I’ve been thinking about writing a post about emergency rooms, discrimination, and managing the risks for a while now, but I have spent so much time and energy avoiding ERs when possible that it was pretty low on my priority list.
However, I did need to visit an emergency room in September(actually, I went twice), and while the migraine that sent me there is still affecting me, I feel up to doing some of the necessary research for this post.
There may be followup posts about other facets of emergency room visits, but I need to start somewhere, so I thought I would start here.
Diversity of patients
Hospital emergency departments tend to have a very wide diversity of patients in every possible way. They need to assess and reassess patient needs and prioritize who gets seen when, and determine what treatments they get, and give each patient guidance on their next steps as necessary.
With all of these variables, ER staff runs a high risk of using implicit bias in their decision-making process. By that, I mean that whether intentionally or not, the staff will likely discriminate to some degree based on their own personal life experiences.
Al and my trip to the emergency room didn’t lead us to experience definitive discrimination, but we were aware of a few incidents of note.
When we arrived in the waiting area, I noticed that a black man was waiting to be seen and on the phone with somebody else. He told them he’d been there for an hour and a half and was still waiting to be seen.
I got called for the nurse’s evaluation maybe fifteen minutes after we arrived and when Al and I reemerged, he was gone.
I hope that he got called back for treatment at that time, but he definitely had waited a lot longer than Al and I did.
I distinctly remember another patient coming in, carried by(I presume) his mother. He was a young black boy, maybe 8 years old, and his entire left leg was wrapped in what looked like a cloth cast. She ran in carrying him, leaving her car at the entrance.
A staff member stepped in and spoke to her briefly, then reached out to the valet service to park the car, getting the keys from mom.
The staff member also ordered a wheelchair and seemed to be handling the check-in process, so that the mother and child could sit down and stay together.
That interchange is what’s supposed to happen, and I was glad to see it. I worry that it was the exception, not the rule.
Racism and sexism in emergency departments(and medical care in general)
in US hospitals, while patients are supposed to be triaged according to a quick health evaluation, patients often end up also being triaged based on socioeconomic status, race, presumed ability to pay for services, perceived pain/distress level, and at times perceived respect/politeness/assertiveness.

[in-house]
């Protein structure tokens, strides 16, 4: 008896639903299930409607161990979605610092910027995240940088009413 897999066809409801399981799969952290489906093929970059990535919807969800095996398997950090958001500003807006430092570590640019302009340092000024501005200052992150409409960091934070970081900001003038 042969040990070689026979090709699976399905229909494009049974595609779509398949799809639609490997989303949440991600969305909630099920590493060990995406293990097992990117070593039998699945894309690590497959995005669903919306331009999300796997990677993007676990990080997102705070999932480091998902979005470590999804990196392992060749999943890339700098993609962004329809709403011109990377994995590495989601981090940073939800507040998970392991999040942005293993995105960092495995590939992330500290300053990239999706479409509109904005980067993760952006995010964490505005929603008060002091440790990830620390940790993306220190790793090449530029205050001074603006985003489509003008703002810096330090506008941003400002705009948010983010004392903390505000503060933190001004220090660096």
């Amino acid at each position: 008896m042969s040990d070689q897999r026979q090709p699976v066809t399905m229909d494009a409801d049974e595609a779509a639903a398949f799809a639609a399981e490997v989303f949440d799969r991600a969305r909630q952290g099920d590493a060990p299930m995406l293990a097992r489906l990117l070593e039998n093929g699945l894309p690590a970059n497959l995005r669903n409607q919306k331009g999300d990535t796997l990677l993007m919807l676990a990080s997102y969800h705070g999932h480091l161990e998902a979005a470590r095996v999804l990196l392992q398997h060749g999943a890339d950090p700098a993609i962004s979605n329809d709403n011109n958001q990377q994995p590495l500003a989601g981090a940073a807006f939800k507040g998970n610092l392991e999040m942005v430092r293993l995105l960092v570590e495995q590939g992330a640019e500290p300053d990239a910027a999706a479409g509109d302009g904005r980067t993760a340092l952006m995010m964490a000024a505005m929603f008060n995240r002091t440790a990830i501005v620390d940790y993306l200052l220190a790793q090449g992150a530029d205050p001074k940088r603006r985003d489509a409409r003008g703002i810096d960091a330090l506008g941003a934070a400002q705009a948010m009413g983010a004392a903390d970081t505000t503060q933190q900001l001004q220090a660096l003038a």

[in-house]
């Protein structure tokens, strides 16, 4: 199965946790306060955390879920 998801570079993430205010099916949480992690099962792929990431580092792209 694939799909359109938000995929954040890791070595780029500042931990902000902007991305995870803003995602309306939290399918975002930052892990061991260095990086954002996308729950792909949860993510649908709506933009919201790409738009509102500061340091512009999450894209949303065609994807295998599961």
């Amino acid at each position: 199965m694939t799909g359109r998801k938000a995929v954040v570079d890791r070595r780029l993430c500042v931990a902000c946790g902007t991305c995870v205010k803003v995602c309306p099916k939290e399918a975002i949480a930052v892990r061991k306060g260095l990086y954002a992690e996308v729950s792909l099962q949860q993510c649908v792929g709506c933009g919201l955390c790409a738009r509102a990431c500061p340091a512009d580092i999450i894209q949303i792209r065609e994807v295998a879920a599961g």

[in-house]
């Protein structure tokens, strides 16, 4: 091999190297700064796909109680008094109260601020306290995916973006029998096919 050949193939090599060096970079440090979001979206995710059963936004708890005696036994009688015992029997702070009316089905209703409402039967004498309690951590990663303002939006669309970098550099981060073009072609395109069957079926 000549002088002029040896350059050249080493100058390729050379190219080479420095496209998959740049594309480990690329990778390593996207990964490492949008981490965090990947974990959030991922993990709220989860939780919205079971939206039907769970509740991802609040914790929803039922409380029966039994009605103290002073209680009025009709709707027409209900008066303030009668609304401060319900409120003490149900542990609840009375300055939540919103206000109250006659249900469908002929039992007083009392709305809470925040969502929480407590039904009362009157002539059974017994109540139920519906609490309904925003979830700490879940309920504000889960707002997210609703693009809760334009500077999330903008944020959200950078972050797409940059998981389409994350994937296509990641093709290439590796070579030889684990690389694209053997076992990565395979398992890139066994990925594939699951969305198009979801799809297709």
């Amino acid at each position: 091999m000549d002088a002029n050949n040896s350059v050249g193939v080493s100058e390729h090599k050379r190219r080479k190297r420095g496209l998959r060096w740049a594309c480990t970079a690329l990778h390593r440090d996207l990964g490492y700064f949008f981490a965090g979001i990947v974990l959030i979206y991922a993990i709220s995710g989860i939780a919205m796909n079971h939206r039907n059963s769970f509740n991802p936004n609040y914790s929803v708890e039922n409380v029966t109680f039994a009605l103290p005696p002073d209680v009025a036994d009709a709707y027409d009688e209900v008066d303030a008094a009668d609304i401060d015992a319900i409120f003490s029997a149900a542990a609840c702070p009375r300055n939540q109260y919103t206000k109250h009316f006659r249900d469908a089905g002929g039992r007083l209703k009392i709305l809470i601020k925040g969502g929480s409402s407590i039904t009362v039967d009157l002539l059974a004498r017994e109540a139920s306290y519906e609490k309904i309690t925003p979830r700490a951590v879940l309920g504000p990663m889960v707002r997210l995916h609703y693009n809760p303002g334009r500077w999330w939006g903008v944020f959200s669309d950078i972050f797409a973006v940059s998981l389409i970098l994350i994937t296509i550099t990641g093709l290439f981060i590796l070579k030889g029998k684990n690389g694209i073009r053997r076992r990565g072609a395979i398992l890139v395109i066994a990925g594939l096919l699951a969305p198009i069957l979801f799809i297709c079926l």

Sadly, this translates into worse outcomes for the people experiencing these biases.
As in most situations, white men tend to get the benefit of the doubt, women generally are presumed to exaggerate their pain levels, certain populations(especially those asking for strong painkillers) are presumed to be drug-seeking, etc.
Many of these biases are ones that the ER staff members are not fully conscious of, so calling them on their prejudice is more likely to result in further punishment or being ignored than in getting the attention you need.
While there is some work being done to correct these issues, many patients often face these problems(and many staff have the potential to be discriminated against by patients).
Al’s experience of bias and discrimination
Al and I have discussed his experiences, and as a Hispanic man, his family’s emergency room traumas started much earlier in the process and were much more associated with racism, classism, and triage than with less controllable elements of care.
Al has experienced food poisoning twice. When he was very young, his entire family ate bad fast food – he was too young to remember details, but I’m sure it contained many levels of unpleasantness.
His second experience with food poisoning, though, he remembers very clearly.
He was in such bad shape that his father literally carried him into the ER.
He was eighteen at the time, and is taller than his father, so this was a huge physical effort.
After his father signed in to the nearly empty waiting room, they waited for hours for Al to be seen, his father terrified that he would die while waiting.
When Al finally was seen, the doctors minimized his reports of pain, nausea and other symptoms, but reluctantly put him on an IV and did some testing.
As the tests came back, he slowly got improved treatment, as he had somewhat severe liver damage from the incident and other very measurable severe results from the food poisoning.
Once the doctors saw test results they did give him the appropriate treatment – but getting to that point took way too long, and Al was placed low on their priority list likely due to race and/or insurance status.
Bias based upon known diagnosis